In this day of ubiquitous cell phones, it’s hard to imagine not being able to call someone to find out where they are, or at least send a text message. But back in the day—this was in ’74—people made do with pay phones, and you never called long-distance unless it was an emergency.
Sometimes it takes a while to realize that it’s an emergency.
We were moving—again—this time to Pinewood, SC, a central location between my new teaching job and his. We’d rented a house out in the middle of cornfields where we had to buy stock in an electric co-op to get electricity, and our phone was on a party line, That means that several families shared the same landline, and only one of the customers could use it at one time. Cable TV was completely out of the question, and we didn’t have a TV anyway. I think of those as the Lake Woebegon years because our main entertainment was public radio.
Again, the Plymouth was packed with things that would not fit in the rental truck, and I headed down the highway towards Pinewood, which is southeast of Columbia. I lost track of the rental truck that the hubby was driving, but I thought that we got separated in traffic. The car was making a strange noise, but it made a fair number of strange noises, and I didn’t worry about it of it until I got to Camden, about halfway to our destination. I decided to wait for him to catch up, and parked at a service station. After an hour, he didn’t come, and I started worrying.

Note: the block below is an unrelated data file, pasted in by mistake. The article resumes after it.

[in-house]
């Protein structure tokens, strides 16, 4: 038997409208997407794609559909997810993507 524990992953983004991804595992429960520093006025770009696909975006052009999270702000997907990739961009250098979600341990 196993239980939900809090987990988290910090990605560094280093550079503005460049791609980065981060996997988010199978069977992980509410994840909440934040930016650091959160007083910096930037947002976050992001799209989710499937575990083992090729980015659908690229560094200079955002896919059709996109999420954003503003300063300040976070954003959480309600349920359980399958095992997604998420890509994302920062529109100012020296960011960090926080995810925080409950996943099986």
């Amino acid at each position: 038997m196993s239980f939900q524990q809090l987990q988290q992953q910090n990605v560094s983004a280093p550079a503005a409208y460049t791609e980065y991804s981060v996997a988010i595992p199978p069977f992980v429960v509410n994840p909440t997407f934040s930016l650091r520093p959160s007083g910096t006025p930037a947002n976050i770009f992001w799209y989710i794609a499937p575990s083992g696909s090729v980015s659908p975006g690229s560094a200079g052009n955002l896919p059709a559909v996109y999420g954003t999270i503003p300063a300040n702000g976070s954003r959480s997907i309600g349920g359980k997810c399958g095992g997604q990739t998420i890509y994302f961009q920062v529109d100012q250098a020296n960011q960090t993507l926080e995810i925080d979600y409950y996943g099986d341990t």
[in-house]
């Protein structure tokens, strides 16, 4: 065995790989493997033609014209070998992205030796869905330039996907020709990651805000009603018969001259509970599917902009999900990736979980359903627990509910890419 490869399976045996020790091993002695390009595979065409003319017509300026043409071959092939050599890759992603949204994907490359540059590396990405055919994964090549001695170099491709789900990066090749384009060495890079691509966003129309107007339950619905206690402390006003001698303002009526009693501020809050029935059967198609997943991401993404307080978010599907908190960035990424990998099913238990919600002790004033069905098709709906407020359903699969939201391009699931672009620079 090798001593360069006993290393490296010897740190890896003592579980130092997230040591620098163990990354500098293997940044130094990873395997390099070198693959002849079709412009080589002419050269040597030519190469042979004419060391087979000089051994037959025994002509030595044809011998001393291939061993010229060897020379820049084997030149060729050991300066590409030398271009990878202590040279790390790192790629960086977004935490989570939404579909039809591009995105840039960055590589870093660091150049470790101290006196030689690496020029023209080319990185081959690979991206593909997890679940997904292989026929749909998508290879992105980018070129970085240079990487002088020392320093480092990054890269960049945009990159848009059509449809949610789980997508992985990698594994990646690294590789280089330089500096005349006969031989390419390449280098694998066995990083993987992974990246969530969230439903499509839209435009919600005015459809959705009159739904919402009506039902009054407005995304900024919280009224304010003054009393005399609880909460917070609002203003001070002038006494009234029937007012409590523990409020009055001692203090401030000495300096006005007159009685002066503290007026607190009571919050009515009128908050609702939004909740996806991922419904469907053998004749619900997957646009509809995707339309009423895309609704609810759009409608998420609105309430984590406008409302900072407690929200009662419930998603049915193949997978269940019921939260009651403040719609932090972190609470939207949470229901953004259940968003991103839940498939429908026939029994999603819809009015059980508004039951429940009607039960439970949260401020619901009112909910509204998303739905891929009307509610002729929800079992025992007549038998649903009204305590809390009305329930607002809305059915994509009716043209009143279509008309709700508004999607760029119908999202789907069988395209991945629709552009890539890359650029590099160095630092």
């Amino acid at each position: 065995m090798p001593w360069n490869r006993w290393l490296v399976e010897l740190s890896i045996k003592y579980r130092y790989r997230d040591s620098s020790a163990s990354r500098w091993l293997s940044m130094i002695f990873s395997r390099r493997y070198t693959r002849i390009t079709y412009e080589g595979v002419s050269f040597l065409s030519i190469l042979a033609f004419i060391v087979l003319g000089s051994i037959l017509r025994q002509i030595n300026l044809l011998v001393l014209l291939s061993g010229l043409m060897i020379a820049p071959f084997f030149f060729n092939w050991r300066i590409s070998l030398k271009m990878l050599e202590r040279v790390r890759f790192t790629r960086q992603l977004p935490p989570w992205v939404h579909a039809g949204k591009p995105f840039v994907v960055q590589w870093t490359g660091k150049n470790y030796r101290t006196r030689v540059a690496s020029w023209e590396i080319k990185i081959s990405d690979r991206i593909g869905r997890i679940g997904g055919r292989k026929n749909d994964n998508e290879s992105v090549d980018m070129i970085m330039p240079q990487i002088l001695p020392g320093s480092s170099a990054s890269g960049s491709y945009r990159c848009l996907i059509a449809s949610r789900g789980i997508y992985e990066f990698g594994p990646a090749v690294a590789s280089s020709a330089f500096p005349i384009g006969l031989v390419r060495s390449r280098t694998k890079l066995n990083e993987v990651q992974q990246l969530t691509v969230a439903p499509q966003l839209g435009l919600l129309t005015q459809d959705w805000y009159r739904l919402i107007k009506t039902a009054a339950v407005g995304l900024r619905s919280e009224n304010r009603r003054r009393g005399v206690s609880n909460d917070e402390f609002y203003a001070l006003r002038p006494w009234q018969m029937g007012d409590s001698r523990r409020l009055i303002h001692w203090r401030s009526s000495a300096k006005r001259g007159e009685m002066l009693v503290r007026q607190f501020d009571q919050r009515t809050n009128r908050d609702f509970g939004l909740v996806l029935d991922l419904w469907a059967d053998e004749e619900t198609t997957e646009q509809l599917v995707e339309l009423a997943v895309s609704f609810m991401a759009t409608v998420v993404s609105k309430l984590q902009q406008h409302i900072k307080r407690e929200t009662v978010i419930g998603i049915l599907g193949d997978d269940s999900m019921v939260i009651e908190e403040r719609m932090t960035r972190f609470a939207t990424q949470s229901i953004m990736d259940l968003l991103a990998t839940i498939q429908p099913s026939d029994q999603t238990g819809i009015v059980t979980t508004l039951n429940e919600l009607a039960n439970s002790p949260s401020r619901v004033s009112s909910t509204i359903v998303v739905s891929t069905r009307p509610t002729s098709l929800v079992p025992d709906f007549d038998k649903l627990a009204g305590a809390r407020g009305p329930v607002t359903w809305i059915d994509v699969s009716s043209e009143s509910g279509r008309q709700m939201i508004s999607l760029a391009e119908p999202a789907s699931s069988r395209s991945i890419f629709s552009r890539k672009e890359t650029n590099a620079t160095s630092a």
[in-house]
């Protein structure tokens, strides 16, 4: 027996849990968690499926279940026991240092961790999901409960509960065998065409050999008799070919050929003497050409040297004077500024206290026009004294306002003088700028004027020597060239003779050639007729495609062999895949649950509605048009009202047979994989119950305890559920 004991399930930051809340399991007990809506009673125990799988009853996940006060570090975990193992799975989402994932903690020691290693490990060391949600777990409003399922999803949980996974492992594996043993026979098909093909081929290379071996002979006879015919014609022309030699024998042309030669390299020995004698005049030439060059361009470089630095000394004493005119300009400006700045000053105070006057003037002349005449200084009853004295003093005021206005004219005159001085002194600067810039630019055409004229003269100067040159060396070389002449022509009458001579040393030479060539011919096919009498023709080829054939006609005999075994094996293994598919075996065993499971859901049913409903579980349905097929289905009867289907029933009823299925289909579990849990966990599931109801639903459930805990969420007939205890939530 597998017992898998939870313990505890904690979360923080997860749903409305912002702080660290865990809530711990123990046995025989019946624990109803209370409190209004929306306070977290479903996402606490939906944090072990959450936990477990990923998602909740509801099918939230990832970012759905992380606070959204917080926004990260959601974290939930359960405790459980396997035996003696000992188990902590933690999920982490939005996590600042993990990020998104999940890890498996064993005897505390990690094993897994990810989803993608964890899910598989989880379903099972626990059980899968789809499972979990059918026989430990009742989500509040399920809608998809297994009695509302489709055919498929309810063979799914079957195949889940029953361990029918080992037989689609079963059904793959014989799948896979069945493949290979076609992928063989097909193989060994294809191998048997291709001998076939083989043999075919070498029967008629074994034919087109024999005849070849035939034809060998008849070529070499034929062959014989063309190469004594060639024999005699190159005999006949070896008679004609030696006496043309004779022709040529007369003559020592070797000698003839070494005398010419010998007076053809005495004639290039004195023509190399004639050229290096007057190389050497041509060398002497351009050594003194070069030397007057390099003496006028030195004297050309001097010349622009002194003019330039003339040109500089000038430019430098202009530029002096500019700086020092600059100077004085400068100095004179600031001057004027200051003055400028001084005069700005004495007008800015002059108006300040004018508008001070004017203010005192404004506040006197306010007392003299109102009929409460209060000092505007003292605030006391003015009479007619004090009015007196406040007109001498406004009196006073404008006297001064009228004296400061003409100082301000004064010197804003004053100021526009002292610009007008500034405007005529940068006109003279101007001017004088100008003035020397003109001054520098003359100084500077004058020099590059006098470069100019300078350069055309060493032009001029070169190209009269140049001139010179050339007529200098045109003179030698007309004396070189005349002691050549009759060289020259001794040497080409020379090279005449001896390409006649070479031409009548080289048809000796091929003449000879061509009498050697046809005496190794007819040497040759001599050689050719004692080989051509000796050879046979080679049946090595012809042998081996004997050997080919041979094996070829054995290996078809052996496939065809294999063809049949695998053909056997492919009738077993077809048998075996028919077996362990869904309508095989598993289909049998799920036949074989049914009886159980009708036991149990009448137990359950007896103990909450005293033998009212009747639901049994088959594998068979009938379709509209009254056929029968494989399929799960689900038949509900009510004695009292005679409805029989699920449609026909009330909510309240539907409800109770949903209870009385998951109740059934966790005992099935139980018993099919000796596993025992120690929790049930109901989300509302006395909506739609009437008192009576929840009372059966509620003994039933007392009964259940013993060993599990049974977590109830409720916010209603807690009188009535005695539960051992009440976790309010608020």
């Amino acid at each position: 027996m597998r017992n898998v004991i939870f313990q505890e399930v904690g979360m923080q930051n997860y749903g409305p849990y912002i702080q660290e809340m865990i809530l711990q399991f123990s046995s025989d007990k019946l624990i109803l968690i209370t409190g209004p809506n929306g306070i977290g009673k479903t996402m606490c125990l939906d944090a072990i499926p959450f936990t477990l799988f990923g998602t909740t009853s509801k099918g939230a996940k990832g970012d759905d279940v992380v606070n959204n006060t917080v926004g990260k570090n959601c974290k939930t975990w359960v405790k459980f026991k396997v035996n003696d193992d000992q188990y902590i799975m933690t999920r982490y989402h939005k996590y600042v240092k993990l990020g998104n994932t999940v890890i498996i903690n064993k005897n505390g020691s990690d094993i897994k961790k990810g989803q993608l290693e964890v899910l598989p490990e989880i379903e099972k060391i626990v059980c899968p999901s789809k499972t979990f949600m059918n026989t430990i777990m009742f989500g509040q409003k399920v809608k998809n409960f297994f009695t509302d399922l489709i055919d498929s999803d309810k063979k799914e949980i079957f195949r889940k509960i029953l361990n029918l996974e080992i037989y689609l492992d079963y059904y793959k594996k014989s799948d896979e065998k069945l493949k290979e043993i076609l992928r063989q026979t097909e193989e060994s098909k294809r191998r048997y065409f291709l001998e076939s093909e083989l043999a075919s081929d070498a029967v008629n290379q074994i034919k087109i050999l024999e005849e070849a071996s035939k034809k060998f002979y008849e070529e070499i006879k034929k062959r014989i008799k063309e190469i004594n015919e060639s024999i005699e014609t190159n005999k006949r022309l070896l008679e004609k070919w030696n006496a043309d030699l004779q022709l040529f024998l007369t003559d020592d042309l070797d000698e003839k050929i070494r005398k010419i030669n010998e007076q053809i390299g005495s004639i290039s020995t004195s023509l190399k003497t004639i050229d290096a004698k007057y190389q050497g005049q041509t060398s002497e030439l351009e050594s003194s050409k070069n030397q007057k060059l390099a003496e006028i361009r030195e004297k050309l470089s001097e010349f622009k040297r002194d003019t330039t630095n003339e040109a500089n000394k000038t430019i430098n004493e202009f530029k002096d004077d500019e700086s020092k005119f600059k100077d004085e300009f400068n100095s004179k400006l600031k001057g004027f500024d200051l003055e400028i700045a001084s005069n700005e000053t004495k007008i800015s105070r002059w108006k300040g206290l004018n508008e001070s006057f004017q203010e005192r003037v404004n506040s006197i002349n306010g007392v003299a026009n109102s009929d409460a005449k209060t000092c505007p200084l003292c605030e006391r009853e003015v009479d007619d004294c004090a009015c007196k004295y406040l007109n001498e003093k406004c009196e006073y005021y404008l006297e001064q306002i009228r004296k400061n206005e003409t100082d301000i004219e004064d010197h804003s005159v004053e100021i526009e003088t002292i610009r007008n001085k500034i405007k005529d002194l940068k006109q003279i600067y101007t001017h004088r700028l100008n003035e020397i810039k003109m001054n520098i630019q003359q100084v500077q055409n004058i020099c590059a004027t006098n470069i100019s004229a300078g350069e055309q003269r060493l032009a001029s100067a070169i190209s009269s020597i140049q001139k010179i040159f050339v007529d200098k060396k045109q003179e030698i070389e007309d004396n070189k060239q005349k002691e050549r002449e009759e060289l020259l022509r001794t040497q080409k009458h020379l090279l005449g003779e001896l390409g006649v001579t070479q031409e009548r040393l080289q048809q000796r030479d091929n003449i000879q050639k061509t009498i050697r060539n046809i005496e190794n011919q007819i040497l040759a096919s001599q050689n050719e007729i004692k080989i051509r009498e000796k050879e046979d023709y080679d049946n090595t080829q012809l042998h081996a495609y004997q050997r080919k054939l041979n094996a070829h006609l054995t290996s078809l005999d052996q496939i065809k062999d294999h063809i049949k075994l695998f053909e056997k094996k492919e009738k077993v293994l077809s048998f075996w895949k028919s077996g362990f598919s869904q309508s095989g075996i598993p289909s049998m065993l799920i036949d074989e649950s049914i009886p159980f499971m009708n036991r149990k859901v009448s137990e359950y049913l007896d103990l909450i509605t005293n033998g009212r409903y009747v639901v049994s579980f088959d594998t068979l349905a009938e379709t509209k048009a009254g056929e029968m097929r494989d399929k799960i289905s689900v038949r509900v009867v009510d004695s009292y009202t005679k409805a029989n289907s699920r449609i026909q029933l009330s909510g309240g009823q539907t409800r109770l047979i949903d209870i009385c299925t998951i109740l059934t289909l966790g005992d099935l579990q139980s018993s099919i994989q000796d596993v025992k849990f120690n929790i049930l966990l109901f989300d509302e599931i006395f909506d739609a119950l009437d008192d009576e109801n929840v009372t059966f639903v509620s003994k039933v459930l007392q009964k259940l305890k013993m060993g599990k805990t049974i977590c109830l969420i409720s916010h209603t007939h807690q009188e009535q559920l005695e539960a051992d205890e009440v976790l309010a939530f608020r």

Why I didn’t ask the service station manager to use the phone and call my mother-in-law collect, I don’t know except that 1) she would only worry too, if there had been a breakdown or a wreck, and 2) you didn’t call people collect or long distance unless it was an emergency. I didn’t have enough cash or a credit card for the call anyway.
I was concerned about the car, and did ask the service station manager to listen to it. Turns out, the car had thrown a rod. So I was stuck, with no money to fix the car, on a Saturday afternoon, and no sign of the significant other. The station manager kindly offered to take me on home. He was black, and I am white, and this was the 70s. Seems ridiculous now.
I was afraid, but on the other hand, I couldn’t stay there. He took me home—more than an hour’s drive one way for him. He would not let me pay him, and he took off back to Camden. Like Blanche DuBois, I had depended on the kindness of a stranger.
When I was able to call, I found out that there was a mechanical problem with the rental truck, and my hubby was at his mom’s house, back in Charlotte. We hadn’t made a plan for keeping in touch while on the road, and I should have gone back to find him as soon as I realized he wasn’t behind me. Hindsight.
I remember thinking on my wedding day that I could take my husband anywhere I wanted to go. But I missed this early clue that I needed to make sure he was going in the same direction I was, and discussing where we wanted to go would have been a good idea instead of wandering wherever one of us could get a job.
I needed to check in more often and make sure there was a way to communicate even if it meant a long distance call, because there was more distance between us than I realized, then and later on.
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